2. Focusing too much on how to learn the theory and not enough on how to practice it. 
  3. Focusing too much on rational belief, too little on rational action.
  4. Not organized the content in the sequences well (Things are much better now with the new sequences and the LW wiki)
  5. Speaking plainly about the stupidity of what appeared to be stupid ideas, Instead of writing more courteously.

I think the first 3 are relevant to our discussion.

Yoav Ravid

Some other points I'd add (some practical, some foundational/theoretical)

  1. The sequences and most of LW thereafter focused mainly on how to be more rational as an individual, and not on how to collaborate as rationalists or be more rational as a pair or a group.
  2. It overlooked the value of information in tradition. (things like the Lindy Principle, Chesterton's fence, etc)
  3. Related, it overlooked how many things, like certain biases, may actually be rational when analyzed better or considering our limitations.
  4. It's based on Bayesianism, which is a bit like General Relativity in that we know it's very much correct, but not fully, and there's something after it that should be even more correct than it. With Bayesianism the problem is that it assumes Logical Omniscience and observing the world from outside.
  5. Most of the foundational problems pointed out in the sequences — anthropic reasoning, reflective reasoning, strange loop circularity — haven't been solved. And though these aren't very relevant in day-to-day life, because they either don't come up or we have an intuition for the answer, these sure would be nice to solve, and it would show that rationality has firm foundations, for those who care about such things.

These have all been addressed to some degree after the sequences were written, of course, so this is not new or anything, and many of these are in the "water supply" to a degree (especially the value of information in tradition).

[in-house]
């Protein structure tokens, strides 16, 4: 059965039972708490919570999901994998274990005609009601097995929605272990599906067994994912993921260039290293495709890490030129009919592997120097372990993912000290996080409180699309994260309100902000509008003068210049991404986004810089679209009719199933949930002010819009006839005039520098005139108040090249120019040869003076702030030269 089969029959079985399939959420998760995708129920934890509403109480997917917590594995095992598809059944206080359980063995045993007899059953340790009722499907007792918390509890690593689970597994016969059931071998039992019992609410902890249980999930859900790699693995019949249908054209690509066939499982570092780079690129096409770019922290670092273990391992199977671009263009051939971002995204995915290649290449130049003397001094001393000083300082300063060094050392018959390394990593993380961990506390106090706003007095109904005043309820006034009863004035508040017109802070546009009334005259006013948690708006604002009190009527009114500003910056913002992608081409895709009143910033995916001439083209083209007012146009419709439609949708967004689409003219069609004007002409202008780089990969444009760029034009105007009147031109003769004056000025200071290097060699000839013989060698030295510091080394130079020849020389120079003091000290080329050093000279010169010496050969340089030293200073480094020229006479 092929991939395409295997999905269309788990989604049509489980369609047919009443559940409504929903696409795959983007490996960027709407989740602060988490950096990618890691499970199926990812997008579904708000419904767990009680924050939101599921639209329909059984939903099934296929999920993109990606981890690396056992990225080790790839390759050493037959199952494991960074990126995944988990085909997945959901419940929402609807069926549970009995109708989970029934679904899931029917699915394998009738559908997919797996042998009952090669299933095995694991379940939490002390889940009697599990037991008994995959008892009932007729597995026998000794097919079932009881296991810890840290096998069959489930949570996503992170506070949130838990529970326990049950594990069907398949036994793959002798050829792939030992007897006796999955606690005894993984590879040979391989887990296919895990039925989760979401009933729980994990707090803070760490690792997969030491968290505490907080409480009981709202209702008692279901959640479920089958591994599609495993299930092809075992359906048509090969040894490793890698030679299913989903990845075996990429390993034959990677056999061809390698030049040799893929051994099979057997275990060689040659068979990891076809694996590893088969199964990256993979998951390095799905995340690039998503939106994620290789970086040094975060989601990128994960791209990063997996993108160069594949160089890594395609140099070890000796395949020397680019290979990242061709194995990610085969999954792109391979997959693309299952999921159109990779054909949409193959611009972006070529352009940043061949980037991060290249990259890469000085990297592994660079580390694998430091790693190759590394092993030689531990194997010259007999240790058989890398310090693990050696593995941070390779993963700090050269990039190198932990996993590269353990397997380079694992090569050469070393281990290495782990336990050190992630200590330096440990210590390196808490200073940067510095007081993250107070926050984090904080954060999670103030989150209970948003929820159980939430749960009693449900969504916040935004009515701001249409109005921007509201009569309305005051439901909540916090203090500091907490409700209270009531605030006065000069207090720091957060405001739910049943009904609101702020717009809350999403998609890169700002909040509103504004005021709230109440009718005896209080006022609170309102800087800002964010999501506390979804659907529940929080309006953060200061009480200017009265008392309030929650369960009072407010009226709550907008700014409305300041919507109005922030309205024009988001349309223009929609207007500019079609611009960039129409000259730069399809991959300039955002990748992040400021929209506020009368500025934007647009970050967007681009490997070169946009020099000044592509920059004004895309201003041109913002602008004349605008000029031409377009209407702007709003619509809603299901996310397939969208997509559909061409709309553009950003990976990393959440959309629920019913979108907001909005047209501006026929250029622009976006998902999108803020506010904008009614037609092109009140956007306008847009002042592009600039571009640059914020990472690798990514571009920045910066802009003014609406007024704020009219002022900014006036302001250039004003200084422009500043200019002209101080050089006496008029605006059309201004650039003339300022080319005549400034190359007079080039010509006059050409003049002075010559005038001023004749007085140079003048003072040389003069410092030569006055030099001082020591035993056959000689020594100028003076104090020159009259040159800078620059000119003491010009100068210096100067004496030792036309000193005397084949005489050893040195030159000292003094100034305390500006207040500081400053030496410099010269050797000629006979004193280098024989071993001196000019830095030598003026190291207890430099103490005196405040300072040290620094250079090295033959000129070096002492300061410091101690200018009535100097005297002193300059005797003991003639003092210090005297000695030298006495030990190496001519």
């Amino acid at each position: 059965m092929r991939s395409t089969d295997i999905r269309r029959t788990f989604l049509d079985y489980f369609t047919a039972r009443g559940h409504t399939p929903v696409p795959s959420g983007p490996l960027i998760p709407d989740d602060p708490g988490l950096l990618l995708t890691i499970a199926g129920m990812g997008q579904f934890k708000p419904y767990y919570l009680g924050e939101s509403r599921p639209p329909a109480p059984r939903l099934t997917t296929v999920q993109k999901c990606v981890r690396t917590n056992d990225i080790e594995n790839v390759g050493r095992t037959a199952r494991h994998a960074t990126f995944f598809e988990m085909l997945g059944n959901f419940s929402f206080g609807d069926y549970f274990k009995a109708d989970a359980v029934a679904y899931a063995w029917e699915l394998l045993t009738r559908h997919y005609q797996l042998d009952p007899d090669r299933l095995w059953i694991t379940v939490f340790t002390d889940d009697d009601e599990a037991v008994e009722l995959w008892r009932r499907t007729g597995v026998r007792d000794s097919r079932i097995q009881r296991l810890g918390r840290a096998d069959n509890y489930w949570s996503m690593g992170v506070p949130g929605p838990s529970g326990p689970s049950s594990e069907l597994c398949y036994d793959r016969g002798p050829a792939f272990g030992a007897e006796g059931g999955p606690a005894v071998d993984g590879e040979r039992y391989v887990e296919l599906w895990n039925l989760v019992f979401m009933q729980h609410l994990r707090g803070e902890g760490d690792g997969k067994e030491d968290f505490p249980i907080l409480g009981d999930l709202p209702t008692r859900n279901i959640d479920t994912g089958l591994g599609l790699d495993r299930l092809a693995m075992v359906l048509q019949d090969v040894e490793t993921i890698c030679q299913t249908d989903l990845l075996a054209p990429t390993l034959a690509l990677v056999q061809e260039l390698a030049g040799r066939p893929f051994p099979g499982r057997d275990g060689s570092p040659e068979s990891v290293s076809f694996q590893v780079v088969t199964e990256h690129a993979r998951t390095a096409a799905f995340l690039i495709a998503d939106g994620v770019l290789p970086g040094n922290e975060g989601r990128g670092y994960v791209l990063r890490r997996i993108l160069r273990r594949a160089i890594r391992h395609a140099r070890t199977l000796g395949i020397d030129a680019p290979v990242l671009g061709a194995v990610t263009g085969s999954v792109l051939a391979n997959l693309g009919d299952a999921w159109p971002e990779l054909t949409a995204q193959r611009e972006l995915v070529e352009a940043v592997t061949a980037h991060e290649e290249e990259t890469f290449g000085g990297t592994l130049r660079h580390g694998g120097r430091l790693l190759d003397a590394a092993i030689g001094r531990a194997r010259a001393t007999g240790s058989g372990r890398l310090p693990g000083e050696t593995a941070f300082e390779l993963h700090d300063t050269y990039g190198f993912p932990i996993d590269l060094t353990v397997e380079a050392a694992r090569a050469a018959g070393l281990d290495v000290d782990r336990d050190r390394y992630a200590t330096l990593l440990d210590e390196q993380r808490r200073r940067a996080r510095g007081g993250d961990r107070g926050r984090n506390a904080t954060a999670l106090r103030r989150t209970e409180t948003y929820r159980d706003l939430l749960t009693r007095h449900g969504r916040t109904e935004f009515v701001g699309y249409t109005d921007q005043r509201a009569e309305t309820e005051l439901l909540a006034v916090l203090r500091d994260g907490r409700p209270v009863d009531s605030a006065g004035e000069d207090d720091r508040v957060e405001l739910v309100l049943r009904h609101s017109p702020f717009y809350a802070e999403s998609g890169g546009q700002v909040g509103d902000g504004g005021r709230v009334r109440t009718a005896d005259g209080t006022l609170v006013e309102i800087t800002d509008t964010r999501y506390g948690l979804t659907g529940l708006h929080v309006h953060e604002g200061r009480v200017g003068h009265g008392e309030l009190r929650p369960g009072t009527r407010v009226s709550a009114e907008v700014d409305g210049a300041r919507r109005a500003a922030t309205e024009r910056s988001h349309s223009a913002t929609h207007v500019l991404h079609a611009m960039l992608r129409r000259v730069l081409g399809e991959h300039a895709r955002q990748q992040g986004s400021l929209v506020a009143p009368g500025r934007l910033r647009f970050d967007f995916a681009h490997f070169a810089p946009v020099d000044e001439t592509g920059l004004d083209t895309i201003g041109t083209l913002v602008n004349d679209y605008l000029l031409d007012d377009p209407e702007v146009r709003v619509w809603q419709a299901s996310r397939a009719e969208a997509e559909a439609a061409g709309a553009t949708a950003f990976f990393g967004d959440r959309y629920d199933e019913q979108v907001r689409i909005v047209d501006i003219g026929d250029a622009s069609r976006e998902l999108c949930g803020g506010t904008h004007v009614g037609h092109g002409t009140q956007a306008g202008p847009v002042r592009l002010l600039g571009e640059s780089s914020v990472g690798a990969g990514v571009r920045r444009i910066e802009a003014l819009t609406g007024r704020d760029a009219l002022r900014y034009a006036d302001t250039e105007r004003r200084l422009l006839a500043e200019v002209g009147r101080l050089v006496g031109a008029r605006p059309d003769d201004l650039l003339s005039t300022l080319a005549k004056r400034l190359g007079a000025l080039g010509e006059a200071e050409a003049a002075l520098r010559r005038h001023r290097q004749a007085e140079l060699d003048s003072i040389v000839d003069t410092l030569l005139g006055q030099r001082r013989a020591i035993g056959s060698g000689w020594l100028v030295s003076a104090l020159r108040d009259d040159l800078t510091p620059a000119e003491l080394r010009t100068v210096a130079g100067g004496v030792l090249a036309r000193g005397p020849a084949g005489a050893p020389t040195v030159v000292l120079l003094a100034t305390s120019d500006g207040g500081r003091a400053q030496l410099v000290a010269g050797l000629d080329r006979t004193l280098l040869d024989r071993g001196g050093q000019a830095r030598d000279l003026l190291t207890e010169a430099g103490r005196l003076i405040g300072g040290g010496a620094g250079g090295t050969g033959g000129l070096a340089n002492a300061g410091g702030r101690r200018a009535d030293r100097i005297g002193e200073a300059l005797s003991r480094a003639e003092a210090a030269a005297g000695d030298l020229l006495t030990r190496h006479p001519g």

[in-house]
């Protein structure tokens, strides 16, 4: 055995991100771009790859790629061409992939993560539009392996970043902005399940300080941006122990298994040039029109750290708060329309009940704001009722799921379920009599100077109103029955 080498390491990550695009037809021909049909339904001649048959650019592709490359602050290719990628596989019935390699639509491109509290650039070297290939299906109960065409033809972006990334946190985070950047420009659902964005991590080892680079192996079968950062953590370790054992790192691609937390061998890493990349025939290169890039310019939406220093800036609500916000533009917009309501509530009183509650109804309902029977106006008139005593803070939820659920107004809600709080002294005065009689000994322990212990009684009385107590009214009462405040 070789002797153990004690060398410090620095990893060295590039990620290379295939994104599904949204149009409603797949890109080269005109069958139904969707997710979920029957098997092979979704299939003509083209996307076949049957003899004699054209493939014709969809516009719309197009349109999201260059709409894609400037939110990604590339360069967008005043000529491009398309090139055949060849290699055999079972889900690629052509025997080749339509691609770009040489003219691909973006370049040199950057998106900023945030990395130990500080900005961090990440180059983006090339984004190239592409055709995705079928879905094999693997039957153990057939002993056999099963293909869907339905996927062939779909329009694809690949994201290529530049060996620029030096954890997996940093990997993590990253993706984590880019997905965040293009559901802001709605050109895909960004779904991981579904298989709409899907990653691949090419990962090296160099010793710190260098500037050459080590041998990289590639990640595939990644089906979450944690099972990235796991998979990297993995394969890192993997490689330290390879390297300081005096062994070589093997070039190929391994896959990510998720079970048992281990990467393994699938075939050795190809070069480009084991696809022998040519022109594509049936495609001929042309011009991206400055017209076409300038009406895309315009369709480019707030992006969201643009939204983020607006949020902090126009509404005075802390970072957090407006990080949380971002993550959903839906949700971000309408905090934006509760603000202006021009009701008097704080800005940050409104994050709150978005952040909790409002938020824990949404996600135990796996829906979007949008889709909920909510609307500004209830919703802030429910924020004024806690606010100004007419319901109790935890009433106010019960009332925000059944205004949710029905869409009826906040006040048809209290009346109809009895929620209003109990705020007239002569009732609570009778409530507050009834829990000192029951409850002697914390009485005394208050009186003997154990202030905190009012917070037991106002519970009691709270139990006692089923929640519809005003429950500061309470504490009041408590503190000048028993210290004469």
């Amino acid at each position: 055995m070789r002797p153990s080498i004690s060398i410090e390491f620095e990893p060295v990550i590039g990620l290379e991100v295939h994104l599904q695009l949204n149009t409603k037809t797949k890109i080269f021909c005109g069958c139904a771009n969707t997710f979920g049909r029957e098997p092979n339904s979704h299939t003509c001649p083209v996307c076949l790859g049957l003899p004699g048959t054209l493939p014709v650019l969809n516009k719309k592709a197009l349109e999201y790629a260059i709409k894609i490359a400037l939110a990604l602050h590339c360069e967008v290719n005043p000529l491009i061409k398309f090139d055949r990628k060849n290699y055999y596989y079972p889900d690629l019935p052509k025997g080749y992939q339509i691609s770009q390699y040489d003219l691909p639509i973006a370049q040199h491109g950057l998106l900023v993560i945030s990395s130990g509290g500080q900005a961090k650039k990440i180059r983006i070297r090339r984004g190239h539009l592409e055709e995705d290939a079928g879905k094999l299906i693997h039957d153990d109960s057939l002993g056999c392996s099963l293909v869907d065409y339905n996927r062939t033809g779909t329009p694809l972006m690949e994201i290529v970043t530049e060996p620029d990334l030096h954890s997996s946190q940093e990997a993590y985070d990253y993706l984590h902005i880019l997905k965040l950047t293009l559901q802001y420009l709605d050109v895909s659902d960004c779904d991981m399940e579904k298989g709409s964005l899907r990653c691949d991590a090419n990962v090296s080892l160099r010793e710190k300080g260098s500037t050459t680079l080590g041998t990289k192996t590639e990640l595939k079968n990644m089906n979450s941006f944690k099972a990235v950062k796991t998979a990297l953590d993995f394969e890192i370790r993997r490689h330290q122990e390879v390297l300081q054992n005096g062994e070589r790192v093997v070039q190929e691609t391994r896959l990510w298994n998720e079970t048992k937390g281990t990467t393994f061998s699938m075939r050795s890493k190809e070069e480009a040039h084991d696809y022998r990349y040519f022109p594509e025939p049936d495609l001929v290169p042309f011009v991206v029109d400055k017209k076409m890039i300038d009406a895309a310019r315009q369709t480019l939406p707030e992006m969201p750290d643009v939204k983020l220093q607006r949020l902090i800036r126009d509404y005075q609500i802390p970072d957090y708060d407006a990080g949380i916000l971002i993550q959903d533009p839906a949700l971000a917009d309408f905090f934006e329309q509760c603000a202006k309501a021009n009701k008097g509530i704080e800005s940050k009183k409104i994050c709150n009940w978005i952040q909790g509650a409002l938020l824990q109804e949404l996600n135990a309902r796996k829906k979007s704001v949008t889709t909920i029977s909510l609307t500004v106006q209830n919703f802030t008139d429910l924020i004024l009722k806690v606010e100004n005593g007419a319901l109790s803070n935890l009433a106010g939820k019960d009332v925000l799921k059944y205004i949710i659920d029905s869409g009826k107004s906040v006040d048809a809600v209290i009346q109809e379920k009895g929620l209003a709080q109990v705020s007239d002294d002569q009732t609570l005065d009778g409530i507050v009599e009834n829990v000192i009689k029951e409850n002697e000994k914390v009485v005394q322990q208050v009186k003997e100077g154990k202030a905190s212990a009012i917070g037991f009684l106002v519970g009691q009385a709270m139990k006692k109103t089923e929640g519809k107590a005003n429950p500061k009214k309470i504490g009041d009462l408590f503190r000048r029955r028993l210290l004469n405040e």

But it shows that we have no rationalist canon that actually encompasses modern rationalist thought, which is something we would need to foster a new phase/level of rationality.

lsusr

This is very helpful. You're pointing at topics I've wanted to write about, but have been unsure of how to approach. For example, I want to write a post about the benefits of hypocracy. (Most religious people are hypocrites. If you cure the hypocracy, some they may turn toward rationality, but others just end up as fundamentalist extremists.) It falls under your "overlooked value of tradition" umbrella.

But I think the most promising point might be "how to collaborate as rationalists or be more rational as a pair or a group". This wasn't so important when Eliezer was starting. After all, there was little community to coordinate. But I've been doing many Socratic dialogues, and often the first thing I have to do is teach my partner how to have a Socratic dialogue.

lsusr

That connects to "helping people do better in their everyday lives" and "[f]ocusing too much on how to learn the theory and not enough on how to practice it" too. 

Yoav Ravid

Yes, it was one of the first things that I wanted to write about on LW (I have a draft on pair rationality from January 2020), but I didn't feel I have a lot to say about it and I didn't have anyone else in my personal life who's as interested in rationality as me (still don't), so I didn't have the opportunity to develop that part on my own.

lsusr

It's pretty hard to develop the art of Socratic dialogue on your own. 😛😛

I've got a lot to say about Socratic dialogues but, as you pointed out, my writing is often very difficult for people to interact with.

I think the root problem is that when I'm writing for an abstract audience, I'm awful at guessing what readers will and won't understand. That's why I like these dialogues so much. I can just ask "Do you understand?"

Yoav Ravid

And it's working, I'm experiencing none of the difficulties I tend to experience with your writing.

lsusr